Meanwhile we aviators were humming our own tune. The classic CWU-27/P flyer’s coveralls sported logical pockets aplenty and, even better, were constructed of an artificial Aramid fiber called Nomex, which was innately flame-resistant. Long, handy zippers let us step into and out of them readily, and the cut and design simply dripped cool functionality. Special operations personnel enjoyed our aviator’s coveralls as well, the flame-resistant characteristics being a great boon in the CQB environment. SEALs doing VBSS (visit, board, search and seizure) ops wore them as a matter of course.
Army Combat Uniform
Two wars later, we found ourselves focused on the desert for a while and giving the jungles a pass. Designed at astronomical cost soon after 9/11 (it was rumored to have cost $5 billion), the new Army Combat Uniform (ACU) sported a digital Universal Camouflage Pattern (UCP) that was supposed to work in all environments, including snow, sand and everything in between. As with all glorious compromises, the ACU did not work really well anywhere, but the design was a great step forward. The ACU shirt sports a Mandarin collar worn down in garrison and up when underneath the Improved Outer Tactical Vest (IOTV) body armor. Arm insignia and nametapes are secured via Velcro, and there are pouches for elbow pads. The arms are festooned with pockets, and the front is secured with a fairly heavy zipper. This intermediate step led to today’s state of the art.
The newest Army Combat Shirt (ACS) is a simply outstanding piece of kit. Sporting the same sort of wicking, body-hugging technology that made Under Armour a household name, the ACS breathes such that operators in hot environments wearing the now ubiquitous body armor are as comfortable as possible. The arms of the shirt are made from heavier stuff and incorporate bilateral versions of the beloved arm pockets from the old flyer’s coveralls as well as built-in elbow pads. There are pen pockets on the left forearm as well. The shoulders incorporate small square IR glint pads that are covered by Velcro covers when in garrison. When uncovered, they shine brightly under IR light such that imagers on platforms like AC-130 Spectre gunships and AH-64 Apache attack helicopters can more readily determine friend from foe.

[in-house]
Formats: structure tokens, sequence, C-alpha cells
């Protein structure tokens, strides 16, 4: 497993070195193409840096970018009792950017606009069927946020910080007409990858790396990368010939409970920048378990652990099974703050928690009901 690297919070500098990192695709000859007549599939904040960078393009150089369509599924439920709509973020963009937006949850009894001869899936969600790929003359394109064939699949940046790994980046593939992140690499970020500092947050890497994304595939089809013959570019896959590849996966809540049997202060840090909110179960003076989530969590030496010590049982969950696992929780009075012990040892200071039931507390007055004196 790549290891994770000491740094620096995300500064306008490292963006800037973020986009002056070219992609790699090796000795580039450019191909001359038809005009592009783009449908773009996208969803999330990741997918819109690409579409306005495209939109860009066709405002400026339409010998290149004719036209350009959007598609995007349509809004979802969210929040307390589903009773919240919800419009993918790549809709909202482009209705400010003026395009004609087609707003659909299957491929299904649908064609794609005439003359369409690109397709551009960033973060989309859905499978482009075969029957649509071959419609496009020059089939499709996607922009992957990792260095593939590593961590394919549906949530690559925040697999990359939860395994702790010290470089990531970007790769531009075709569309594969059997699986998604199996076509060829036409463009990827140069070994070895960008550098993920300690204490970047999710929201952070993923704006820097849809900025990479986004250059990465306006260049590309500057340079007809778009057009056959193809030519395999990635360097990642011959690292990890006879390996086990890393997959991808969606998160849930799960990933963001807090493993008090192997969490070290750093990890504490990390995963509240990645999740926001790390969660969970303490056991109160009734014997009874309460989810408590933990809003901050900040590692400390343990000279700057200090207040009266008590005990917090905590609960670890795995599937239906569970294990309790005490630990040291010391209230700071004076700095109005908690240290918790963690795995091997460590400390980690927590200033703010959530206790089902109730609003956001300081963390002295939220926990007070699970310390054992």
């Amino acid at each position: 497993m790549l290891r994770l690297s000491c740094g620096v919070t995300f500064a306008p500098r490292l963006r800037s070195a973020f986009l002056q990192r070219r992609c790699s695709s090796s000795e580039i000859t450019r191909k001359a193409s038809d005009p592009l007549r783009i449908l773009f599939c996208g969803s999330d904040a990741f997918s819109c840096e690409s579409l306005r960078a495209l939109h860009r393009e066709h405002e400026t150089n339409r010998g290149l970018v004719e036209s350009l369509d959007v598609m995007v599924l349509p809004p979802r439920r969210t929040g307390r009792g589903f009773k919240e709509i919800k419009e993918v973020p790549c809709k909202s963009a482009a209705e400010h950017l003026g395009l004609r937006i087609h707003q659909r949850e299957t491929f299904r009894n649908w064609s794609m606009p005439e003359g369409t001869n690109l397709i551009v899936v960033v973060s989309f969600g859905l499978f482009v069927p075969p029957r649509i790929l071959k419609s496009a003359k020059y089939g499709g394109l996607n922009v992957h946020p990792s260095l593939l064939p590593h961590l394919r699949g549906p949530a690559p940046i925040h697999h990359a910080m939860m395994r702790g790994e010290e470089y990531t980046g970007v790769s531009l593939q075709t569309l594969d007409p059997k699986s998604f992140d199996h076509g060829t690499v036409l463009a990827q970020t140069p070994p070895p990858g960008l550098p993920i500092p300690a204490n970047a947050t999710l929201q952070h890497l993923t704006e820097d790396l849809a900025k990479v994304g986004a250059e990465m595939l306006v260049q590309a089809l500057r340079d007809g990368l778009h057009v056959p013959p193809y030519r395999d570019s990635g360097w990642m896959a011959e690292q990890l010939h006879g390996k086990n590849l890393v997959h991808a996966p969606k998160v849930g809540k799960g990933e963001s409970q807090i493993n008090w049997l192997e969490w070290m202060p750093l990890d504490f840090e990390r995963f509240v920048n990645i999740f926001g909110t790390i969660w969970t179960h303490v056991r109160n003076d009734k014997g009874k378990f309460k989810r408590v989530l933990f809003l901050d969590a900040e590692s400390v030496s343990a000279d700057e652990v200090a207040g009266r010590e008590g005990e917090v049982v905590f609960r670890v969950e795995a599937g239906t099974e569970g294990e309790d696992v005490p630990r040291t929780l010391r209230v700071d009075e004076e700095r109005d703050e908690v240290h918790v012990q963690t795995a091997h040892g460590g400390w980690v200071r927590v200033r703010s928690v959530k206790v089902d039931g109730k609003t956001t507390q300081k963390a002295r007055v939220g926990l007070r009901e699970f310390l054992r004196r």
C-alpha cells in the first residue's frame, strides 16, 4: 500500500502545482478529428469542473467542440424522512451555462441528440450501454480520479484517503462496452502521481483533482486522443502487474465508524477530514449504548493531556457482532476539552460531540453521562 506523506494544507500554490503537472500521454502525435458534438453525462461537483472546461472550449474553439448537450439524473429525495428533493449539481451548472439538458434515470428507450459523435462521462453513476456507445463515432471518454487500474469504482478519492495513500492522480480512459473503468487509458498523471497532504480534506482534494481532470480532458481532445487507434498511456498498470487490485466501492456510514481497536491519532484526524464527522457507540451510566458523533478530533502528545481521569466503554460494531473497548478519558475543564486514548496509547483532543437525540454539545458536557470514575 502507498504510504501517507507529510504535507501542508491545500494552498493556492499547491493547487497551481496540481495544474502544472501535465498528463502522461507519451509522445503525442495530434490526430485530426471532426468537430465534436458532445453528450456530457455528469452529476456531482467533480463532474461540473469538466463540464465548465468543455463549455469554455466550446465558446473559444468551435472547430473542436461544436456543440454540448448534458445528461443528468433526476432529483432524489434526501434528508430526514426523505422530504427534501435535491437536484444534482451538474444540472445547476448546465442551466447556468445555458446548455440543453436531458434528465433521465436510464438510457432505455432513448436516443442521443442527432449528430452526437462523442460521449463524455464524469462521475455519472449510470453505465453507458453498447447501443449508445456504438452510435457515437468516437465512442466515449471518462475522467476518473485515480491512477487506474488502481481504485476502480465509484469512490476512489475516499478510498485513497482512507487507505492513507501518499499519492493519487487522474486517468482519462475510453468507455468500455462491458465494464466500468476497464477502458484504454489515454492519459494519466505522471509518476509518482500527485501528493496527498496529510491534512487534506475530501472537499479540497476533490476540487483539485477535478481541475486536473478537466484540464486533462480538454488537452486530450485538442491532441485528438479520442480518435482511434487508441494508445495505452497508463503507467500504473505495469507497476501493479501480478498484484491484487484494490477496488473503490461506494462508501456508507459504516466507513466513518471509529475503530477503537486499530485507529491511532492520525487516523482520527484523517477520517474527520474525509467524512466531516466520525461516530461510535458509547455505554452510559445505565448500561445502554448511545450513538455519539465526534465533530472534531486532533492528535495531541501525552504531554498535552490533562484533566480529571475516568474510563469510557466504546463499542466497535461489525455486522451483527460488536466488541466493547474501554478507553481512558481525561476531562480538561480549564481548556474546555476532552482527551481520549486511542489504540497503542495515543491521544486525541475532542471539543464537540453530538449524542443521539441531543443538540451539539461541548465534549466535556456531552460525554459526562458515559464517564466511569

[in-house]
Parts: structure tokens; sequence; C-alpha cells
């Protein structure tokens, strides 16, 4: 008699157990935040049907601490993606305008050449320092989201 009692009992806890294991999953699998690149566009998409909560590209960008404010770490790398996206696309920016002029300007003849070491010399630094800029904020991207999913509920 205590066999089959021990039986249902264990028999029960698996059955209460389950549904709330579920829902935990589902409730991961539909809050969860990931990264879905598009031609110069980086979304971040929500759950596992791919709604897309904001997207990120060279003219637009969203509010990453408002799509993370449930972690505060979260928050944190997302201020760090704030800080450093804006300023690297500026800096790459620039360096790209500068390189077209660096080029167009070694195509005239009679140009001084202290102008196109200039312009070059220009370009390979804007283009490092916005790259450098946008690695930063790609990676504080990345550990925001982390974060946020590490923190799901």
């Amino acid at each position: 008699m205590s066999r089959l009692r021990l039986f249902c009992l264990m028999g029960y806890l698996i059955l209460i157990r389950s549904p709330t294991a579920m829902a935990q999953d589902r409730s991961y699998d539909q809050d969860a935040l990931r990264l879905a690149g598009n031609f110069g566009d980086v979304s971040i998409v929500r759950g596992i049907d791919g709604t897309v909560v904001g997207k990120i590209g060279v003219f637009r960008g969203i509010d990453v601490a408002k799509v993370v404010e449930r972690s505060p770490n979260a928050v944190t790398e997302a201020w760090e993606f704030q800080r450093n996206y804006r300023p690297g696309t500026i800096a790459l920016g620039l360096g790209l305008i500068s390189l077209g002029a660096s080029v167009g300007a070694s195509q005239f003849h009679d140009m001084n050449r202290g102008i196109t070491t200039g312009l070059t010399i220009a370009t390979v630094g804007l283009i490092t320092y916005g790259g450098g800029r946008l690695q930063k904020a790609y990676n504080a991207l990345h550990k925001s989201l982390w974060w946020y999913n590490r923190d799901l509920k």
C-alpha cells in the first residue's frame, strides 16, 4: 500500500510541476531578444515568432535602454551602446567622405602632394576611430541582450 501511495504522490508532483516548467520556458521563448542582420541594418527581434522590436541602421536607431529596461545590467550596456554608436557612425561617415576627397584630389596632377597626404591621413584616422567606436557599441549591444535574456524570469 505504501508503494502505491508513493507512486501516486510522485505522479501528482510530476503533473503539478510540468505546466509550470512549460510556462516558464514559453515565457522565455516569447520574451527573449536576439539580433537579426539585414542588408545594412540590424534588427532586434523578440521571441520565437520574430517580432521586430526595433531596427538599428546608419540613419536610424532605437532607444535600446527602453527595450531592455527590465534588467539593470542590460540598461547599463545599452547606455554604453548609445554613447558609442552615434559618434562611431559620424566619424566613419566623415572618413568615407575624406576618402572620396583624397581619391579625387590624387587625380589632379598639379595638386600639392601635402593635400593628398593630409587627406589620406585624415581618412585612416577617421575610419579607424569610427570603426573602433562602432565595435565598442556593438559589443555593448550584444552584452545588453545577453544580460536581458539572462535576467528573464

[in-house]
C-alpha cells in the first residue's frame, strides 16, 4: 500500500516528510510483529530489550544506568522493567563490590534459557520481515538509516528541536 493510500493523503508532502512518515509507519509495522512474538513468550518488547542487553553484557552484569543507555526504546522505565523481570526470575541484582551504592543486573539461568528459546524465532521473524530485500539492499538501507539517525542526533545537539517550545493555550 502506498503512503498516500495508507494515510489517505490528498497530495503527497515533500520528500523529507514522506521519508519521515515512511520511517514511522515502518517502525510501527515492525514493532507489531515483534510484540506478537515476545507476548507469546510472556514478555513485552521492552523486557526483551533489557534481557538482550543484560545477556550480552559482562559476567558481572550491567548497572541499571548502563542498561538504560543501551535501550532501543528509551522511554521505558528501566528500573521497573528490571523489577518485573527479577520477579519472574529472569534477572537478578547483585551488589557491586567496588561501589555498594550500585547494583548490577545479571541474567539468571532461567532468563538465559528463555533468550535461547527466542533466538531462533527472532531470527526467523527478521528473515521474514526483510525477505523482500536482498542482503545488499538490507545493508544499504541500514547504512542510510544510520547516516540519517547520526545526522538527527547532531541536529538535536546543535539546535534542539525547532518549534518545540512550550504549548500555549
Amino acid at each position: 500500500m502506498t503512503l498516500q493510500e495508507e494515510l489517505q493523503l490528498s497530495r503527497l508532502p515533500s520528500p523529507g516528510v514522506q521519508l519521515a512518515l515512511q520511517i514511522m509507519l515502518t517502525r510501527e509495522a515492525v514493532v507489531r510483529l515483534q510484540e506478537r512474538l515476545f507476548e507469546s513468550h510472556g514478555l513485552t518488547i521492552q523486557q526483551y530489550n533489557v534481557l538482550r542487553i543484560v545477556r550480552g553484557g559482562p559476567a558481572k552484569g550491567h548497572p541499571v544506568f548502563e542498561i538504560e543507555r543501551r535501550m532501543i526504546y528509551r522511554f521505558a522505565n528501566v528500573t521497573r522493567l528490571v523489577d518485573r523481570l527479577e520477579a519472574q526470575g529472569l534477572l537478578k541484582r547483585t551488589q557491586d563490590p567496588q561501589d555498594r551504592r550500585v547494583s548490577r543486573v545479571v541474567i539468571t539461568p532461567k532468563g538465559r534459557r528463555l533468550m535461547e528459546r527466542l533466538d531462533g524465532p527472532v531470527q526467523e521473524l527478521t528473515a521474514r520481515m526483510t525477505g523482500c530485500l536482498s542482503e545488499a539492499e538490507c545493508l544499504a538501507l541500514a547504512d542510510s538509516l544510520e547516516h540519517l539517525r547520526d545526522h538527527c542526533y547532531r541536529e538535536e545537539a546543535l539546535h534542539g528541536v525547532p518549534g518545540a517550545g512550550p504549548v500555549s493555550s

Pants are not quite so revolutionary but still incorporate a second pair of pockets on the bottom of the legs. The classic cargo pockets now include bungee cords to snug them flush when stuffed with gear. The traditional button fly has always been tough to manipulate with gloves (I served in Alaska—it is a big deal at 45 below zero), but unlike a zipper, it is pretty tough to tear up. The newest combat trousers include pouches for kneepads that can be game-changers when you have to stop and drop on rocks and concrete. Conventional kneepads inevitably seem to end up around my ankles when I really start moving around. The pant legs blouse over the tops of combat boots in the classic fashion. All of the modern uniform components are both breathable and flame-resistant. They are also instilled with Permethrin insect-repellent to help keep the creepy crawlies at bay. Additionally, they are designed to wick moisture away from the body to facilitate employment in the hell-hot places within which today’s American warriors seem to be perpetually operating.